We conducted a heuristic usability evaluation according to Jakob Nielsen's ten usability heuristics, summarized the results, and presented them in a demonstrative website.
Using these findings, we created a new design for the website. The redesign sought primarily to increase the usability of the website, especially with respect to information architecture.
In my Cognitive Aspects of Digital Design I course at UCSD, we were asked to complete a usability analysis of the Indiana University website (IU.edu), which – at the time – was poorly designed and difficult to use.
Following our analysis, we were tasked with redesigning the information architecture of the website. Our main goal was to determine what information is most important to a university website (especially a university hub website) and elevate it in the new design.
We walked through Nielsen's 10 usability heuristics (such as visibility of system status, recognition rather than recall, and consistency and standards) to determine how usable the website was. For each heuristic, we noted several violations or conformations (i.e. examples of bad and good usability), then chose those we felt to be most significant to the user experience or exemplary of the site. We then created a user-friendly website documenting our findings.
The resulting documentation showed evidence of some adherence to – but mostly violations of – Nielsen's heuristics. This documentation provided a basis for our next assignment in which we were asked to create a mock-up of a redesigned IU.edu.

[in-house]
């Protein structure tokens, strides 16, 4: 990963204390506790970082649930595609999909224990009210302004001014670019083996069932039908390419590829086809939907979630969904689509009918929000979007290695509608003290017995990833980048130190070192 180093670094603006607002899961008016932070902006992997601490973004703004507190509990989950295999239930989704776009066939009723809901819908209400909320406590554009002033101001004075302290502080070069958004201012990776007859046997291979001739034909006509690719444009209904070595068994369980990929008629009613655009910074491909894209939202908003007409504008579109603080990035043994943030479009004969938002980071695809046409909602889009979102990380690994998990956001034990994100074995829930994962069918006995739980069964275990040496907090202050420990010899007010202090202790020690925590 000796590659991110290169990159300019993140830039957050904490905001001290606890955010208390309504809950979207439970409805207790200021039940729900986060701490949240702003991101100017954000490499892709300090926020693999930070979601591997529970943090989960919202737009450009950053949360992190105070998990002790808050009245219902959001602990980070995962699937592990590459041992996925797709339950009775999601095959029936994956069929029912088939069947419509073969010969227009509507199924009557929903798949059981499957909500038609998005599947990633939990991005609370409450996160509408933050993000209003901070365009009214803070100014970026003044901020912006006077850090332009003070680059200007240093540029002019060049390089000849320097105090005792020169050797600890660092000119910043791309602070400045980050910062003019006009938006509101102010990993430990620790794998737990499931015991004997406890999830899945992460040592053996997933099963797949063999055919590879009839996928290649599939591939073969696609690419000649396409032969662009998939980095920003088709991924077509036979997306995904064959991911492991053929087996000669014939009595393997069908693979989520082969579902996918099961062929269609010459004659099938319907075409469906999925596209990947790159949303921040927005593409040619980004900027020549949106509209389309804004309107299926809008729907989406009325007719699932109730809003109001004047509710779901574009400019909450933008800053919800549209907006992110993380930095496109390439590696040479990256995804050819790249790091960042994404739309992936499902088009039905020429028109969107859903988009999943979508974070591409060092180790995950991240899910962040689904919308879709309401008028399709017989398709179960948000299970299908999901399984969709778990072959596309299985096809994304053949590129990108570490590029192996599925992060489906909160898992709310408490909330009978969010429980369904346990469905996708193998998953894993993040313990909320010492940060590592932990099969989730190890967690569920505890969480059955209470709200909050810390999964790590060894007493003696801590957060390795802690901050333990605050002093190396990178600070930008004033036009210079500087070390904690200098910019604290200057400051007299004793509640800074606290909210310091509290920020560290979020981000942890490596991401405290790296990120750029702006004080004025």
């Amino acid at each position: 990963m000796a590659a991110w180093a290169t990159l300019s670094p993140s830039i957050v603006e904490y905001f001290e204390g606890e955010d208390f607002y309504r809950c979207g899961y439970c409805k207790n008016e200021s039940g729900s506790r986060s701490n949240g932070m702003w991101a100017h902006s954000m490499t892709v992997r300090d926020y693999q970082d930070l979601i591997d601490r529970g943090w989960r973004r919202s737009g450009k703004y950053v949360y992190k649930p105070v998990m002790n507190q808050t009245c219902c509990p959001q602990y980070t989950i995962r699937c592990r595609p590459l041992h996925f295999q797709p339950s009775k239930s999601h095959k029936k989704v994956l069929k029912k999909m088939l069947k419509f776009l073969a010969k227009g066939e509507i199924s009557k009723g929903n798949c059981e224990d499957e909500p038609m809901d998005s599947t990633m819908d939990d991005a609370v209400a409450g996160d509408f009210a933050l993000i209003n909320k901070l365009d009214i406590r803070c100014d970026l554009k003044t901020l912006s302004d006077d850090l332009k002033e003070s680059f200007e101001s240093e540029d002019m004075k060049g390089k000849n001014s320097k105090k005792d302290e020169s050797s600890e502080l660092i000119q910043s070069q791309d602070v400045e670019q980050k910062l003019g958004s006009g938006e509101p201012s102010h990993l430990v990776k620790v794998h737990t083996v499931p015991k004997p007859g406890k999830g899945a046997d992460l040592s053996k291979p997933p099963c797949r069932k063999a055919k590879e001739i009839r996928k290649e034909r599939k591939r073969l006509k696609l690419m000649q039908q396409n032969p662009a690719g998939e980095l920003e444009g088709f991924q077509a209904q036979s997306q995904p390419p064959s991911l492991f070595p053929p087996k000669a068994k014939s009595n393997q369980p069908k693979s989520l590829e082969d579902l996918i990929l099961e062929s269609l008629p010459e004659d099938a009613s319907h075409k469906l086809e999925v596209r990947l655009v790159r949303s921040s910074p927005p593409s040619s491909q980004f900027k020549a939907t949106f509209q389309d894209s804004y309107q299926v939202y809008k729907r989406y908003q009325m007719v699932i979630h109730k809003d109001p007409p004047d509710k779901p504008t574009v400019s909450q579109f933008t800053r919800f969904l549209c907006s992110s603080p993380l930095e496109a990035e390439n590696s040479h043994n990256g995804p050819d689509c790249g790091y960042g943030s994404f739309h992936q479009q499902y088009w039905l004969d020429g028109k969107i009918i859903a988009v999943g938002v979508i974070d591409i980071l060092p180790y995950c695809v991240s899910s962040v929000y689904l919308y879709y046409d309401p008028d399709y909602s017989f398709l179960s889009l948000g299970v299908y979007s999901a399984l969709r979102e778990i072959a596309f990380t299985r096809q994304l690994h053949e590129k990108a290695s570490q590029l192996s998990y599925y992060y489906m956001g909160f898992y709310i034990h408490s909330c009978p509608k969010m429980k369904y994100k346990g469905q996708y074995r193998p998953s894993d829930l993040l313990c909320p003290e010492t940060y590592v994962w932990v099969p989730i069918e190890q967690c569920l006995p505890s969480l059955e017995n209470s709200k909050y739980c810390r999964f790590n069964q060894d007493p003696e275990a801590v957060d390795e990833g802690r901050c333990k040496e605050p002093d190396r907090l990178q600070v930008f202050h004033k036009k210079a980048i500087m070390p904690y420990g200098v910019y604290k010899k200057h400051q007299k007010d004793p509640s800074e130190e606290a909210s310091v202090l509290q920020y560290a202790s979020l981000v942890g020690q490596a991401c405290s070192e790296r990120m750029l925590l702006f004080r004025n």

We created five user personas – potential users of a university hub website, such as prospective students looking into academics, parents looking into tuition, etc. – and came up with realistic scenarios and goals for each type of user.
Out next step was to compare several university hub websites to see what kind of structure each site used (that is, which elements those universities felt were most important). We began by looking at the top-level navigation of ten websites, then narrowed our analysis to five sites for a deeper analysis of structure. We looked at the elements that each site had, then compared each to see which elements were most common (and may therefore want to include in our redesign) and which were least common (and may therefore want to exclude).
The final portion of our project was to develop high-fidelity prototypes of the site with our redesigned information architecture. I designed the layout and elements in Adobe Photoshop, then exported the page to an HTML file. From there, I added some interactivity to the website via drop-down top level navigation menus using CSS. Additionally, several second-level sites were created to give a sense of what they might look like if the redesign was fully implemented.
By the end of the project, we had created high-fidelity mock-ups of our version of the IU.edu website with improved usability and information architecture. The redesign addressed the specific needs and goals of the users far better than the original site.